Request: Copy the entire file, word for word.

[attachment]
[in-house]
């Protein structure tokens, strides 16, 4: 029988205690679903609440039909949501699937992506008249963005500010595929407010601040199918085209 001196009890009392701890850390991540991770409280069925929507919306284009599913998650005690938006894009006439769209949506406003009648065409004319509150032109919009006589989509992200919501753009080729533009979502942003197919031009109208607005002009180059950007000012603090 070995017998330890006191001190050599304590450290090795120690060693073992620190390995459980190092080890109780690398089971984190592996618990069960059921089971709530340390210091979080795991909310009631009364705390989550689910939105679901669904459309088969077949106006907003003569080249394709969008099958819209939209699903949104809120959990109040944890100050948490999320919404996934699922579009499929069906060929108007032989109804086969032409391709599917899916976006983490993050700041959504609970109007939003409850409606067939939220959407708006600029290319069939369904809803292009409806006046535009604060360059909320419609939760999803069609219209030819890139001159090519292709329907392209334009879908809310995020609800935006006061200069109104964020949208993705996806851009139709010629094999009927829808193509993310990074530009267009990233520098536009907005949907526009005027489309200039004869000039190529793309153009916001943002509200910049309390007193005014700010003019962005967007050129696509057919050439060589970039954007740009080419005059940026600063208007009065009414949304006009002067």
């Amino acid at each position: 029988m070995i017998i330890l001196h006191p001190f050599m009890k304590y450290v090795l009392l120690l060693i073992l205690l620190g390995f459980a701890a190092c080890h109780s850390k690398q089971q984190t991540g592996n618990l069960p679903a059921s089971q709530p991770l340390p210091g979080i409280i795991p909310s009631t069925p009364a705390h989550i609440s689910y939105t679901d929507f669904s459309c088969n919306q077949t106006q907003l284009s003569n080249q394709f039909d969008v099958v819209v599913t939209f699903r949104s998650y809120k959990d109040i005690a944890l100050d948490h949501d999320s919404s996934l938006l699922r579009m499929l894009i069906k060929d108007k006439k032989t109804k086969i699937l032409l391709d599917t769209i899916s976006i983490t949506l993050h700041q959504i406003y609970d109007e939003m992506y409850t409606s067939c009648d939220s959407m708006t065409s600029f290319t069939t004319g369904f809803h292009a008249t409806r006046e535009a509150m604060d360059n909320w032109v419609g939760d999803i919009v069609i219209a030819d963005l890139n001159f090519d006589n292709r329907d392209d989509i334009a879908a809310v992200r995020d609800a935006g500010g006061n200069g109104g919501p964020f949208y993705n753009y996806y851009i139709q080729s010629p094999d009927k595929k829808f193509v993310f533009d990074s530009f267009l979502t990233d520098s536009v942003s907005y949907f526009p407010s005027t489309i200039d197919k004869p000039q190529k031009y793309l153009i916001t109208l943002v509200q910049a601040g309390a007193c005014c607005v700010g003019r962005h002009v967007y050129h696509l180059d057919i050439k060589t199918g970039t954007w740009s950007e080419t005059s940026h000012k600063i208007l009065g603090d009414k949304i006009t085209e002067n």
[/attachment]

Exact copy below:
[in-house]
């Protein structure tokens, strides 16, 4: 029988205690679903609440039909949501699937992506008249963005500010595929407010601040199918085209 001196009890009392701890850390991540991770409280069925929507919306284009599913998650005690938006894009006439769209949506406003009648065409004319509150032109919009006589989509992200919501753009080729533009979502942003197919031009109208607005002009180059950007000012603090 070995017998330890006191001190050599304590450290090795120690060693073992620190390995459980190092080890109780690398089971984190592996618990069960059921089971709530340390210091979080795991909310009631009364705390989550689910939105679901669904459309088969077949106006907003003569080249394709969008099958819209939209699903949104809120959990109040944890100050948490999320919404996934699922579009499929069906060929108007032989109804086969032409391709599917899916976006983490993050700041959504609970109007939003409850409606067939939220959407708006600029290319069939369904809803292009409806006046535009604060360059909320419609939760999803069609219209030819890139001159090519292709329907392209334009879908809310995020609800935006006061200069109104964020949208993705996806851009139709010629094999009927829808193509993310990074530009267009990233520098536009907005949907526009005027489309200039004869000039190529793309153009916001943002509200910049309390007193005014700010003019962005967007050129696509057919050439060589970039954007740009080419005059940026600063208007009065009414949304006009002067």
């Amino acid at each position: 029988m070995i017998i330890l001196h006191p001190f050599m009890k304590y450290v090795l009392l120690l060693i073992l205690l620190g390995f459980a701890a190092c080890h109780s850390k690398q089971q984190t991540g592996n618990l069960p679903a059921s089971q709530p991770l340390p210091g979080i409280i795991p909310s009631t069925p009364a705390h989550i609440s689910y939105t679901d929507f669904s459309c088969n919306q077949t106006q907003l284009s003569n080249q394709f039909d969008v099958v819209v599913t939209f699903r949104s998650y809120k959990d109040i005690a944890l100050d948490h949501d999320s919404s996934l938006l699922r579009m499929l894009i069906k060929d108007k006439k032989t109804k086969i699937l032409l391709d599917t769209i899916s976006i983490t949506l993050h700041q959504i406003y609970d109007e939003m992506y409850t409606s067939c009648d939220s959407m708006t065409s600029f290319t069939t004319g369904f809803h292009a008249t409806r006046e535009a509150m604060d360059n909320w032109v419609g939760d999803i919009v069609i219209a030819d963005l890139n001159f090519d006589n292709r329907d392209d989509i334009a879908a809310v992200r995020d609800a935006g500010g006061n200069g109104g919501p964020f949208y993705n753009y996806y851009i139709q080729s010629p094999d009927k595929k829808f193509v993310f533009d990074s530009f267009l979502t990233d520098s536009v942003s907005y949907f526009p407010s005027t489309i200039d197919k004869p000039q190529k031009y793309l153009i916001t109208l943002v509200q910049a601040g309390a007193c005014c607005v700010g003019r962005h002009v967007y050129h696509l180059d057919i050439k060589t199918g970039t954007w740009s950007e080419t005059s940026h000012k600063i208007l009065g603090d009414k949304i006009t085209e002067n």